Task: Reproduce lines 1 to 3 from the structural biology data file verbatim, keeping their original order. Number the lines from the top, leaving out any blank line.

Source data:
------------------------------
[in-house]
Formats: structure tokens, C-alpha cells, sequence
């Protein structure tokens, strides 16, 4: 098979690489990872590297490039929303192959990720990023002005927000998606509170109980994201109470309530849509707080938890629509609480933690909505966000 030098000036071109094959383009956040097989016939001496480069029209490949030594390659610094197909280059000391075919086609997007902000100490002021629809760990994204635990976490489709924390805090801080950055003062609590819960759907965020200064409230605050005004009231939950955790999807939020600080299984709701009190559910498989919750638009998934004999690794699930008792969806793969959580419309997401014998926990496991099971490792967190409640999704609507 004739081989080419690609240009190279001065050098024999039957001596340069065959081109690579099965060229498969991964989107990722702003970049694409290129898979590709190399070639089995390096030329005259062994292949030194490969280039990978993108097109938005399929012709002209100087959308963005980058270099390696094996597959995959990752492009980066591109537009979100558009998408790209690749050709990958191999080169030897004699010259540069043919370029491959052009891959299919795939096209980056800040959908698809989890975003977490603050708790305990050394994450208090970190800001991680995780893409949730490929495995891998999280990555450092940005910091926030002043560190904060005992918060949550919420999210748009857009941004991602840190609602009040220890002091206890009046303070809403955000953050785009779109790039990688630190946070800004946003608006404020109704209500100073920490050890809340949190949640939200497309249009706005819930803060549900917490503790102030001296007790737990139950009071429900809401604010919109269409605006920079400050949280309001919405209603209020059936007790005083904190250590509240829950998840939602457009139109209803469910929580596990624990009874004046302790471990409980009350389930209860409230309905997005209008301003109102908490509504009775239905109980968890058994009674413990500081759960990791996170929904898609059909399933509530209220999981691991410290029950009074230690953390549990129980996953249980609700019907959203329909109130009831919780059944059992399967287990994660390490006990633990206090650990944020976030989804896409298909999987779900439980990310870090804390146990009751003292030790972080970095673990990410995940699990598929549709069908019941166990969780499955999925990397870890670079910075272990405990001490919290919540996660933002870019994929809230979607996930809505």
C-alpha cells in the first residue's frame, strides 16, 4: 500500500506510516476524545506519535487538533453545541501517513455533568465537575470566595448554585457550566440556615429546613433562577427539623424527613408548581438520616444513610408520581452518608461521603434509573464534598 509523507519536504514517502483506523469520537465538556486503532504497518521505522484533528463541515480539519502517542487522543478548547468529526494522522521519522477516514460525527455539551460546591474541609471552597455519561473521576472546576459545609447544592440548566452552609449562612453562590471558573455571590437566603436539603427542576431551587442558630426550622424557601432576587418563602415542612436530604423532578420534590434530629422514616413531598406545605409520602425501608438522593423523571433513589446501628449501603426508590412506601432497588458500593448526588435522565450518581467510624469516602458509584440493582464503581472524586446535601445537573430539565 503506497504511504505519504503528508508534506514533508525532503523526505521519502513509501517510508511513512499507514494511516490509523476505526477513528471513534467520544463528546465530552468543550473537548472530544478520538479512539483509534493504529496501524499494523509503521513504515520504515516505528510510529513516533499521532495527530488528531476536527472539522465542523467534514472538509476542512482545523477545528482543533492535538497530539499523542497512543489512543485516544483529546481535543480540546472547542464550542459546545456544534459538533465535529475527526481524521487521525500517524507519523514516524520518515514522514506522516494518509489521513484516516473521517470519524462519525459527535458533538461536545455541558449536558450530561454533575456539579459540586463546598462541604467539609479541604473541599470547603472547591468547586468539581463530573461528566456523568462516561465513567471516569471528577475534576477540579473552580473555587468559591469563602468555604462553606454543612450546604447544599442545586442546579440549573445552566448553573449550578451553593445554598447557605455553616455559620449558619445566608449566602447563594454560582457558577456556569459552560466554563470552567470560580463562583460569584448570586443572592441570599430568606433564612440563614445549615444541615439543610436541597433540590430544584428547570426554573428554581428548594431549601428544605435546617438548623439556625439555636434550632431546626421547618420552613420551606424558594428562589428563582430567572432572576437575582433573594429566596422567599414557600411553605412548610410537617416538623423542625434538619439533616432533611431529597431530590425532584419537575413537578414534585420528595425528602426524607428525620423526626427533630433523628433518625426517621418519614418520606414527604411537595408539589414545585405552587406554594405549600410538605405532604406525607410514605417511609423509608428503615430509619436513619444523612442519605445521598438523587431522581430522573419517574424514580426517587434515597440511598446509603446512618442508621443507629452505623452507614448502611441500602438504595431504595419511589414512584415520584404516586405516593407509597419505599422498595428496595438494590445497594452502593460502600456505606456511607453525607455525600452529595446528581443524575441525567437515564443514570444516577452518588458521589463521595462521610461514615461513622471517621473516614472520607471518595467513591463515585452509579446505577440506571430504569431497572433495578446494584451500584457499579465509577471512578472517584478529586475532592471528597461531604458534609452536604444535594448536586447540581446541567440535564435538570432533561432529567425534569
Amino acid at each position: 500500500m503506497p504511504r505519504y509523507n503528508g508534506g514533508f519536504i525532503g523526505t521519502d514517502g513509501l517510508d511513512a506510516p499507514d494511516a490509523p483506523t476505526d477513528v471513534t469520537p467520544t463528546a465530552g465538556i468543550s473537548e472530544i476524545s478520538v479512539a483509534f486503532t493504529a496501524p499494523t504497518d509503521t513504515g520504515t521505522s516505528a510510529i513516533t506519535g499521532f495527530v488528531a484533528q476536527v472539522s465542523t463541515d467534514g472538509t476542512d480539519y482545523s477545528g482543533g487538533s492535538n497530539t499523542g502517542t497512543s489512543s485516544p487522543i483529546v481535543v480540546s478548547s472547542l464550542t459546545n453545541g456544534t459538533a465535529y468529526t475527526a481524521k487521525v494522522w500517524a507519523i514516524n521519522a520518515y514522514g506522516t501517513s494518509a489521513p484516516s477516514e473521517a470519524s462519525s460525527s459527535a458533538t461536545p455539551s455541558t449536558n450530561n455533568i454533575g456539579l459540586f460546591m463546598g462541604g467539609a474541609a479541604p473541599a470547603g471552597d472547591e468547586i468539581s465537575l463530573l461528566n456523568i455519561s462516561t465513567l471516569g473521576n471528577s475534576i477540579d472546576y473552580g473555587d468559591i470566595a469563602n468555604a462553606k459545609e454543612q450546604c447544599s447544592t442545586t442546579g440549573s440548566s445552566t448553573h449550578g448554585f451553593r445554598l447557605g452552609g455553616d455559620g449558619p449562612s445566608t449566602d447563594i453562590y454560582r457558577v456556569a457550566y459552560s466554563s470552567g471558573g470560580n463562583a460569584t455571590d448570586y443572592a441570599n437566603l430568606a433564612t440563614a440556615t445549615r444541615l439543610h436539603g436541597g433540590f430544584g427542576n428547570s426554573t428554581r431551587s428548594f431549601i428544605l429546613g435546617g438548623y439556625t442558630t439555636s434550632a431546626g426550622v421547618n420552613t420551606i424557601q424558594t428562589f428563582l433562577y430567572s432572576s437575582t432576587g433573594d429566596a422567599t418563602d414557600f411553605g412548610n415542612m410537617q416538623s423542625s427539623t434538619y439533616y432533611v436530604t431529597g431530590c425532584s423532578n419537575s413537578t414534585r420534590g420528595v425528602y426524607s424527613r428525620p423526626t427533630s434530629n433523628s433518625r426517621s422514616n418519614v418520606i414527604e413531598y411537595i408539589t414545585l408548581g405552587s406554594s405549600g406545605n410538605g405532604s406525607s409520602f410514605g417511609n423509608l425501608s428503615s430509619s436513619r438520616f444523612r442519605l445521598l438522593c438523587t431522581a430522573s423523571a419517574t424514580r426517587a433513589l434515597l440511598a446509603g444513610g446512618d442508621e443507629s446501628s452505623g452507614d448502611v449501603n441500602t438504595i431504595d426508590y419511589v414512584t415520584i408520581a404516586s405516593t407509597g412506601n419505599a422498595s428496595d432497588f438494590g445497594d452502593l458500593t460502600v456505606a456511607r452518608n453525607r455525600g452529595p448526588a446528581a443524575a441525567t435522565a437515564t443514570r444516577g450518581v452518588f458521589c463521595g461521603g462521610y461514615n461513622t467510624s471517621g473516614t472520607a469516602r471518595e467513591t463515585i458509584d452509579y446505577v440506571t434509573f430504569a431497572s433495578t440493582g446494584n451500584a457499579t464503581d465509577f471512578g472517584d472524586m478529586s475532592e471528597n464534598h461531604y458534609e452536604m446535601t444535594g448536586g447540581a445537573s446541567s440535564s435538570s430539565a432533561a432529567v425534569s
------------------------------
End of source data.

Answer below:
[in-house]
Formats: structure tokens, C-alpha cells, sequence
């Protein structure tokens, strides 16, 4: 098979690489990872590297490039929303192959990720990023002005927000998606509170109980994201109470309530849509707080938890629509609480933690909505966000 030098000036071109094959383009956040097989016939001496480069029209490949030594390659610094197909280059000391075919086609997007902000100490002021629809760990994204635990976490489709924390805090801080950055003062609590819960759907965020200064409230605050005004009231939950955790999807939020600080299984709701009190559910498989919750638009998934004999690794699930008792969806793969959580419309997401014998926990496991099971490792967190409640999704609507 004739081989080419690609240009190279001065050098024999039957001596340069065959081109690579099965060229498969991964989107990722702003970049694409290129898979590709190399070639089995390096030329005259062994292949030194490969280039990978993108097109938005399929012709002209100087959308963005980058270099390696094996597959995959990752492009980066591109537009979100558009998408790209690749050709990958191999080169030897004699010259540069043919370029491959052009891959299919795939096209980056800040959908698809989890975003977490603050708790305990050394994450208090970190800001991680995780893409949730490929495995891998999280990555450092940005910091926030002043560190904060005992918060949550919420999210748009857009941004991602840190609602009040220890002091206890009046303070809403955000953050785009779109790039990688630190946070800004946003608006404020109704209500100073920490050890809340949190949640939200497309249009706005819930803060549900917490503790102030001296007790737990139950009071429900809401604010919109269409605006920079400050949280309001919405209603209020059936007790005083904190250590509240829950998840939602457009139109209803469910929580596990624990009874004046302790471990409980009350389930209860409230309905997005209008301003109102908490509504009775239905109980968890058994009674413990500081759960990791996170929904898609059909399933509530209220999981691991410290029950009074230690953390549990129980996953249980609700019907959203329909109130009831919780059944059992399967287990994660390490006990633990206090650990944020976030989804896409298909999987779900439980990310870090804390146990009751003292030790972080970095673990990410995940699990598929549709069908019941166990969780499955999925990397870890670079910075272990405990001490919290919540996660933002870019994929809230979607996930809505």